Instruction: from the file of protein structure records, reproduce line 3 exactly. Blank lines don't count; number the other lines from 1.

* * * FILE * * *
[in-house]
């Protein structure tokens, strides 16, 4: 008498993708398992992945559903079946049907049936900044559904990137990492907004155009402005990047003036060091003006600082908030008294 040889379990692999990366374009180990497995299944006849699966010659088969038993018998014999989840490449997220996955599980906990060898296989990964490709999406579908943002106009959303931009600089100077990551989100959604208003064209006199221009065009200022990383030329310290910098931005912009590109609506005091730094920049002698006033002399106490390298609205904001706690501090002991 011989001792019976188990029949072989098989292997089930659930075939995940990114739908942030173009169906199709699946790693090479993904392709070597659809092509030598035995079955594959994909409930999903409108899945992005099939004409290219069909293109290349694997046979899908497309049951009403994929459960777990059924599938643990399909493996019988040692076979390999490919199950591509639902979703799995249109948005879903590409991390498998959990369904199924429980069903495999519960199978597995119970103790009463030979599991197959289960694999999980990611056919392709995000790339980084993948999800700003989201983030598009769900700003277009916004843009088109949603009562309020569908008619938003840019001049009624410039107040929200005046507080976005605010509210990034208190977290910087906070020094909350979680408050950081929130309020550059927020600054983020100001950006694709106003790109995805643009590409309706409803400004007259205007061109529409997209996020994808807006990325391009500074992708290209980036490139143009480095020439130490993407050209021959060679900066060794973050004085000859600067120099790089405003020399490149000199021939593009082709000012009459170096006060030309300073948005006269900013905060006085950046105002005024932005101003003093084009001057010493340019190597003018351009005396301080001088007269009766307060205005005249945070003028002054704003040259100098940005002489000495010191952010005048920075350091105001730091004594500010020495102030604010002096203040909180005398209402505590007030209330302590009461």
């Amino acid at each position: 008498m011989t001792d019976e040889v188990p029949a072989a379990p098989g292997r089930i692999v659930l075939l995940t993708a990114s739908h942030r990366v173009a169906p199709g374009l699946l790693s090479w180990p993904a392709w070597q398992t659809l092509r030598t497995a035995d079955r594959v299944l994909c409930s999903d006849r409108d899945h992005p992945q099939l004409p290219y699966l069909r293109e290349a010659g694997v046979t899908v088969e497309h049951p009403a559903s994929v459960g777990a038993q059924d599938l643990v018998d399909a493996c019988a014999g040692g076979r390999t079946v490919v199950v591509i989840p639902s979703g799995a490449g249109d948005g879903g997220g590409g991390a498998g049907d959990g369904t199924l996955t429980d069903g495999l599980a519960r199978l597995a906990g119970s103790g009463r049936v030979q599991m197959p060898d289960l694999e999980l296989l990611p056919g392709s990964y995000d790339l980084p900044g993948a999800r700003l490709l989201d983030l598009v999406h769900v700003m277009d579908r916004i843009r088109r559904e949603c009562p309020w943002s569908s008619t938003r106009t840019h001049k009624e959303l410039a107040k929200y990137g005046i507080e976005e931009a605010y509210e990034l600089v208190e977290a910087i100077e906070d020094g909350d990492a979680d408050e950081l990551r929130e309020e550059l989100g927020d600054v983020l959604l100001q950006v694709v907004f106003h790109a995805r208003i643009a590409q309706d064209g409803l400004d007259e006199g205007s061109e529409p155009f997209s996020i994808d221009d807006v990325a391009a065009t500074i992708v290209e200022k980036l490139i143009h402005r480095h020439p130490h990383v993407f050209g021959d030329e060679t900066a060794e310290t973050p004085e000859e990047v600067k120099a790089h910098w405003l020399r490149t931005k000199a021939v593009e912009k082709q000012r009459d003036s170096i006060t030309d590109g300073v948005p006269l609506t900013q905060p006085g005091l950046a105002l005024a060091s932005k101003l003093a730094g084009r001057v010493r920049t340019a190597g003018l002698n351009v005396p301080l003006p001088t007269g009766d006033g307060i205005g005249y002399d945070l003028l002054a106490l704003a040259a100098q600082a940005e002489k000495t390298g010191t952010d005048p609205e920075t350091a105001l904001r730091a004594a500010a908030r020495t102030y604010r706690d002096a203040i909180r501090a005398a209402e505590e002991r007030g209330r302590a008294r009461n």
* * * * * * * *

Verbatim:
């Amino acid at each position: 008498m011989t001792d019976e040889v188990p029949a072989a379990p098989g292997r089930i692999v659930l075939l995940t993708a990114s739908h942030r990366v173009a169906p199709g374009l699946l790693s090479w180990p993904a392709w070597q398992t659809l092509r030598t497995a035995d079955r594959v299944l994909c409930s999903d006849r409108d899945h992005p992945q099939l004409p290219y699966l069909r293109e290349a010659g694997v046979t899908v088969e497309h049951p009403a559903s994929v459960g777990a038993q059924d599938l643990v018998d399909a493996c019988a014999g040692g076979r390999t079946v490919v199950v591509i989840p639902s979703g799995a490449g249109d948005g879903g997220g590409g991390a498998g049907d959990g369904t199924l996955t429980d069903g495999l599980a519960r199978l597995a906990g119970s103790g009463r049936v030979q599991m197959p060898d289960l694999e999980l296989l990611p056919g392709s990964y995000d790339l980084p900044g993948a999800r700003l490709l989201d983030l598009v999406h769900v700003m277009d579908r916004i843009r088109r559904e949603c009562p309020w943002s569908s008619t938003r106009t840019h001049k009624e959303l410039a107040k929200y990137g005046i507080e976005e931009a605010y509210e990034l600089v208190e977290a910087i100077e906070d020094g909350d990492a979680d408050e950081l990551r929130e309020e550059l989100g927020d600054v983020l959604l100001q950006v694709v907004f106003h790109a995805r208003i643009a590409q309706d064209g409803l400004d007259e006199g205007s061109e529409p155009f997209s996020i994808d221009d807006v990325a391009a065009t500074i992708v290209e200022k980036l490139i143009h402005r480095h020439p130490h990383v993407f050209g021959d030329e060679t900066a060794e310290t973050p004085e000859e990047v600067k120099a790089h910098w405003l020399r490149t931005k000199a021939v593009e912009k082709q000012r009459d003036s170096i006060t030309d590109g300073v948005p006269l609506t900013q905060p006085g005091l950046a105002l005024a060091s932005k101003l003093a730094g084009r001057v010493r920049t340019a190597g003018l002698n351009v005396p301080l003006p001088t007269g009766d006033g307060i205005g005249y002399d945070l003028l002054a106490l704003a040259a100098q600082a940005e002489k000495t390298g010191t952010d005048p609205e920075t350091a105001l904001r730091a004594a500010a908030r020495t102030y604010r706690d002096a203040i909180r501090a005398a209402e505590e002991r007030g209330r302590a008294r009461n």